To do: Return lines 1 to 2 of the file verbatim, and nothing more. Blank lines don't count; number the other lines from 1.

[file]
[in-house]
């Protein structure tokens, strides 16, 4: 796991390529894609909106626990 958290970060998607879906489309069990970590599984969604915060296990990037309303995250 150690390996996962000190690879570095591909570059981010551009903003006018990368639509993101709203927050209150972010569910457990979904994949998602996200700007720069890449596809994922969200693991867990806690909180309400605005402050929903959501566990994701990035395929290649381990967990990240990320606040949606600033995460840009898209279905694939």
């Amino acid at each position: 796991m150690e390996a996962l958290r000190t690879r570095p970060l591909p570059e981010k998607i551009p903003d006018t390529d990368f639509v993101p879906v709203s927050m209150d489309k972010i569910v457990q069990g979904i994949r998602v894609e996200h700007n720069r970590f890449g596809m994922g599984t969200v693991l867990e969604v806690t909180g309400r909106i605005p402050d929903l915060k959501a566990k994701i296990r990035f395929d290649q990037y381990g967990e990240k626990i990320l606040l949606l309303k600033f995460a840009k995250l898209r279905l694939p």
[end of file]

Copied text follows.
[in-house]
């Protein structure tokens, strides 16, 4: 796991390529894609909106626990 958290970060998607879906489309069990970590599984969604915060296990990037309303995250 150690390996996962000190690879570095591909570059981010551009903003006018990368639509993101709203927050209150972010569910457990979904994949998602996200700007720069890449596809994922969200693991867990806690909180309400605005402050929903959501566990994701990035395929290649381990967990990240990320606040949606600033995460840009898209279905694939």